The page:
Paschal as a Pillar of Mystery: A Reflection from Ethiopia

The Ethiopian Orthodox catechetical tradition, which has been developing since the 15th century, is expressed through “The Five Pillars of the Mystery” or “Amstu Aemade Mistrate.” The pillars include the Holy Trinity, Incarnation, Baptism, Eucharist, and Resurrection. In a commentary on this creed, known as “Tselote-Haymanot,” the meaning of the resurrection is articulated as follows:

“While we hope for the resurrection of the dead means we trust that, having died, we shall rise. It means He [i.e., Jesus] stood upon the cross just as one stands in the lake [i.e., of baptism]. It means, He resided in the belly of the tomb for three days [and] three nights just as one is baptized three times. As we trust that as He died and then rose, [so] after we have been baptized we shall perform heavenly and not earthly deeds.”

Icon of the Resurrection by Rev. Dr. Johannes W H VanderBijl, used with permission

At midnight during the Easter celebration, the faithful kiss the hand-cross offered by the priest. A dialogue between the celebrant and the faithful follows, concerning the effects of the resurrection:

Celebrant: Christ rose from the dead,

Faithful: with great power and authority.

Celebrant: He enchained Satan.

Faithful: He liberated Adam.

Celebrant: Peace!

Faithful: Peace!

Celebrant: From now onward,

Faithful: there is joy and peace.

Another reading from the liturgy highlights the role of the Holy Spirit in the proclamation of the Gospel:

“To receive the Holy Spirit is to take on a great commitment to announce the resurrection of Christ: ‘Receive the Spirit, my Spirit, and proclaim my resurrection’.”

The Anaphora of St. Dioscorus, #58

The eucharistic liturgy repeatedly instructs the people to say: “We proclaim Thy death, Lord, and Thy holy resurrection.”

An Ethiopian hymn from the 6th century goes like this:

The Holy Lamb slaughtered,

for our sake He become sick and died.

Halleluiah! Halleluiah! Halleluiah, the people said to each other.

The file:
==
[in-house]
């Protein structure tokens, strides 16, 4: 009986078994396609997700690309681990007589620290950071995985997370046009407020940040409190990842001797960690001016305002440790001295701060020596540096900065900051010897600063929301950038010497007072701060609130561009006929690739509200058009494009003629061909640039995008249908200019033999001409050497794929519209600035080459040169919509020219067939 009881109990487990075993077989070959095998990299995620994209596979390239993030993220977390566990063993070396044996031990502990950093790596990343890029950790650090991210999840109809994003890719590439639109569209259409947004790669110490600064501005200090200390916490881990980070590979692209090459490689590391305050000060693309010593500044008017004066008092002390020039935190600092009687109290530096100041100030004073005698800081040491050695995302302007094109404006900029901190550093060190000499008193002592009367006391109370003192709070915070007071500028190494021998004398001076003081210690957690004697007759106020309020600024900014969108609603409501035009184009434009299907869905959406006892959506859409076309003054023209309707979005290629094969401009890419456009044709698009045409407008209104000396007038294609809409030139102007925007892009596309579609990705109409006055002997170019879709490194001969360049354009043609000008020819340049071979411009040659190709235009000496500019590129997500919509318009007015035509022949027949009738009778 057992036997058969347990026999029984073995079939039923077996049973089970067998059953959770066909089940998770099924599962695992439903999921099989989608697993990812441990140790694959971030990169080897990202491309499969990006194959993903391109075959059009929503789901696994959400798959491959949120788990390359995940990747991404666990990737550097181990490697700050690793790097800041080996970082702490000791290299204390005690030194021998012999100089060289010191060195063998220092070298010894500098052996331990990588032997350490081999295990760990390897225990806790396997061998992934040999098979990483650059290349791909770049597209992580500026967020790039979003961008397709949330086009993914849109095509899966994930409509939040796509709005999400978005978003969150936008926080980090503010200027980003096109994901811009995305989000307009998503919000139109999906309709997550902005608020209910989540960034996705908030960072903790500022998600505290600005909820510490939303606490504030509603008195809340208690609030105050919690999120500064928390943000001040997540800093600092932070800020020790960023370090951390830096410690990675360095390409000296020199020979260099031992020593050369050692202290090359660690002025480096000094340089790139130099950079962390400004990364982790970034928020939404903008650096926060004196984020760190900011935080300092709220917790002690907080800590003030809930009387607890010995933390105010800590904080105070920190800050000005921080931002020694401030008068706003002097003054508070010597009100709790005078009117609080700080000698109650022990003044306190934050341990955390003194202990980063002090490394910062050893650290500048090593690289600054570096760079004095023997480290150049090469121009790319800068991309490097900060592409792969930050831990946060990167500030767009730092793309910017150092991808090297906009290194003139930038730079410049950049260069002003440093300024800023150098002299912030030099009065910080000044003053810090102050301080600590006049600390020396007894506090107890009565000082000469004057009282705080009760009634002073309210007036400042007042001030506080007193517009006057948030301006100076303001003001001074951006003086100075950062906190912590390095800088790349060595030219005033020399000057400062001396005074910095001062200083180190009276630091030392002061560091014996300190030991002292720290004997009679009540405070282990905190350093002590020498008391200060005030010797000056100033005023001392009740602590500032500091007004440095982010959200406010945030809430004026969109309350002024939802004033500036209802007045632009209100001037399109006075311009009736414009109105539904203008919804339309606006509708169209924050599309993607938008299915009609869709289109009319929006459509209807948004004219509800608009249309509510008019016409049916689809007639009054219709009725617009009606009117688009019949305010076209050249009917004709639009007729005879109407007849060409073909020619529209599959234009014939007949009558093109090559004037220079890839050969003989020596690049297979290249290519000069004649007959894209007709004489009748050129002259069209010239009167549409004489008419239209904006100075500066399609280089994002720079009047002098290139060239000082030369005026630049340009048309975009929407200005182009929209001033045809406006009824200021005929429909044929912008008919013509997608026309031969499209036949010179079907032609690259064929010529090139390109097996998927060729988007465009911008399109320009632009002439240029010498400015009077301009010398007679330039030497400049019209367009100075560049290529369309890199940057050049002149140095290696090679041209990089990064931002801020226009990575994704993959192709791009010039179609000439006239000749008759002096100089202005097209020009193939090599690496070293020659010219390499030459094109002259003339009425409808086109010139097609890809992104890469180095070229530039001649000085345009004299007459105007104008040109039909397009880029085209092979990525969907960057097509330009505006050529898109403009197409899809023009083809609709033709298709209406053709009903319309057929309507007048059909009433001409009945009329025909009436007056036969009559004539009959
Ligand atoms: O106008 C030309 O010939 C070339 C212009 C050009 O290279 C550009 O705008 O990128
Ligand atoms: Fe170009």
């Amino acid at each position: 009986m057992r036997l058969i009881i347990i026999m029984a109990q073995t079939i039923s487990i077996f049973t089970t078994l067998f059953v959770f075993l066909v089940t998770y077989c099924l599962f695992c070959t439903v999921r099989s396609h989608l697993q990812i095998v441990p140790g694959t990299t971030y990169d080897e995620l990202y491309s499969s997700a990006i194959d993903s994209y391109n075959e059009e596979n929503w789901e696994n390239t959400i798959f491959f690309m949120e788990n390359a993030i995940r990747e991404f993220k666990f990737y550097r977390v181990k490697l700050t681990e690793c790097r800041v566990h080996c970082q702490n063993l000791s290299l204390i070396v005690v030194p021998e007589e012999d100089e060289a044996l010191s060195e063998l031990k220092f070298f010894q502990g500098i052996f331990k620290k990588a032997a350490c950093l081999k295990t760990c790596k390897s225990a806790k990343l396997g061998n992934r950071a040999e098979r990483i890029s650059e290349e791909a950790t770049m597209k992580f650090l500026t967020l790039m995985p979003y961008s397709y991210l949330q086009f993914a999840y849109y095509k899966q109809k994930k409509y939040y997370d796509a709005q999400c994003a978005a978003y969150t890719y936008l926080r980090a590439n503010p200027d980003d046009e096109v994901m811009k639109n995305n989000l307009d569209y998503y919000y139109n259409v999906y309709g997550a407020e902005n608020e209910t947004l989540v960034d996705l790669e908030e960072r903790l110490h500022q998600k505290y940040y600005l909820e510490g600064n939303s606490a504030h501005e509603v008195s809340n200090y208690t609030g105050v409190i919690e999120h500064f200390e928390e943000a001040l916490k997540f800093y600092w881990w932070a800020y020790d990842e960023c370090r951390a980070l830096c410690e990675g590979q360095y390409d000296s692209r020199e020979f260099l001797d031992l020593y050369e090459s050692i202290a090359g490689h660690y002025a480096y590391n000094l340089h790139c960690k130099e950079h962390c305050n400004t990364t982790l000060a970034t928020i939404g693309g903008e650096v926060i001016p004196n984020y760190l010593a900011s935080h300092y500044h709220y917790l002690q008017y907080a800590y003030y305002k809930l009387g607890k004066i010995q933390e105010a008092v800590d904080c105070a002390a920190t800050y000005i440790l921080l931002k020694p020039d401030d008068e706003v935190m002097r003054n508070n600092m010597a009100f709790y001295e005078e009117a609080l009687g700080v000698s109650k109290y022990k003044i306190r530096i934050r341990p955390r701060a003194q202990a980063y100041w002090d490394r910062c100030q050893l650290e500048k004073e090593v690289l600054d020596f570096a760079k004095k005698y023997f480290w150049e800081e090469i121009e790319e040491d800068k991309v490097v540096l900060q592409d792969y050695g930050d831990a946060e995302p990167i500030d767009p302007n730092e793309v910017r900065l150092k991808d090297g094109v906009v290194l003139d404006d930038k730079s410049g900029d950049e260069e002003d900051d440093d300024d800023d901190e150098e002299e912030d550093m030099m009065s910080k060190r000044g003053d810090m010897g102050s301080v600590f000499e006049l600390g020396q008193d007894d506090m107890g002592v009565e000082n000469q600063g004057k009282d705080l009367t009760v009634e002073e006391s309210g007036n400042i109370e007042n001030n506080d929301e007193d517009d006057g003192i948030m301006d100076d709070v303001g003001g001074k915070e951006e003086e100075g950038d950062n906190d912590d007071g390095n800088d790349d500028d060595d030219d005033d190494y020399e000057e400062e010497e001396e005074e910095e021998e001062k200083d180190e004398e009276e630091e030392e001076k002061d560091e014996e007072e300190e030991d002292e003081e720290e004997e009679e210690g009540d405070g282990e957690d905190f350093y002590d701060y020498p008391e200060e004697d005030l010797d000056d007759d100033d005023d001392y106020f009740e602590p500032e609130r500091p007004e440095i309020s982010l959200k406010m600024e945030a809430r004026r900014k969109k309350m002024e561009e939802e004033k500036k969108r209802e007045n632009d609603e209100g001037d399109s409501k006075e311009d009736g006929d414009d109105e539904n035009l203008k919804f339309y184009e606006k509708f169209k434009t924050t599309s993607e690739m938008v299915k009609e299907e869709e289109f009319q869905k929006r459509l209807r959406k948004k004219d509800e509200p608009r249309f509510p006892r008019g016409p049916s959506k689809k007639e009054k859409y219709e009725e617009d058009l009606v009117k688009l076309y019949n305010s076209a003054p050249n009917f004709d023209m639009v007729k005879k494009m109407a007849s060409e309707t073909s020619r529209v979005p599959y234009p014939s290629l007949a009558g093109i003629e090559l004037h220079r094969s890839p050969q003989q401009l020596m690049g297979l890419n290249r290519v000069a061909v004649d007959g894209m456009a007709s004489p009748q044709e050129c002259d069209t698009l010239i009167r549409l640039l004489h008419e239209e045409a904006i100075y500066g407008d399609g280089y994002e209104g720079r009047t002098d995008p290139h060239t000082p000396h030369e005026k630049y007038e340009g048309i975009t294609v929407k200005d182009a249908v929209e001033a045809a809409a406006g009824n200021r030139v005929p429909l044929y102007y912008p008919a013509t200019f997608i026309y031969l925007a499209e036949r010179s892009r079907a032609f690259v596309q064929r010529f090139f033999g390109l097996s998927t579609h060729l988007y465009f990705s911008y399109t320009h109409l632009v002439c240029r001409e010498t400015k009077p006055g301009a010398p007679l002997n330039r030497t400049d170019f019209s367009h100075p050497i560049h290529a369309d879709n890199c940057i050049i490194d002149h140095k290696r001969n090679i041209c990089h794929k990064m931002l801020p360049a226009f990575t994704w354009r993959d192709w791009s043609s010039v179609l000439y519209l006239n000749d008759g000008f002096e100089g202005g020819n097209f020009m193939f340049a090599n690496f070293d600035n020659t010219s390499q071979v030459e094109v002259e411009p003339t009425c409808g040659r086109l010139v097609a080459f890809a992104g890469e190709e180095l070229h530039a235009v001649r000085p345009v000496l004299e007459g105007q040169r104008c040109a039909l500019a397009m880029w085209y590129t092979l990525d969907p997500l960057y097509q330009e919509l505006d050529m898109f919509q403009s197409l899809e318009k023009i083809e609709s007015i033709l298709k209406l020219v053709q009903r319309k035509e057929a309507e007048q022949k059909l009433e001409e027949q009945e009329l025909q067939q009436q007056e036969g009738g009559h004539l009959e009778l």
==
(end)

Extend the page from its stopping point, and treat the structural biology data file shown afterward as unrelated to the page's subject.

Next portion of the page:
Woe, woe, our Lord died for us. Halleluiah! Halleluiah! Halleluiah!

… Let us go and die with Him. Halleluiah! Halleluiah! Halleluiah!

Simon said He was crucified for us.

Let us go to kiss His body. Halleluiah! Halleluiah! Halleluiah!

Disciples cried like His mother. Woe, woe, woe.

Let us cry for we are not be abandoned in His resurrection.

St. Yared of Ethiopia

Remembrance of Christ’s resurrection is intertwined with the hope and joy of believers. His death is for our sake. The paschal mystery is an event of jubilation, for Christ conquered the sickness of sin, death, and the devil. In this season, let us remember to pray for suffering Ethiopians, particularly Orthodox Christians, that they may know this hope.

And as the priest proclaims: May the Lord empower us to make known the mystery of the resurrection!

Happy Easter! Melkam Fasika! መልካም ፋሲካ!

Tekle Belachew Nigru

Tekle is pursuing a PhD in Historical Theology through Concordia Seminary (St. Louis, Missouri). Focusing on Patristics (the study of early Christian theologians) and the History of Exegesis (biblical interpretation), Tekle hopes to build on the insights of the Early Church in order to foster a sense of continuity and tradition among Evangelicals, encourage Christian unity, and enrich ecumenical dialogue and cooperation in Ethiopia. Prior to his studies, Tekle taught Theology and Church History at Mekane Yesus Seminary in Addis Ababa and worked for several Christian organizations, such Food for the Hungry, Tearfund, and World Vision.

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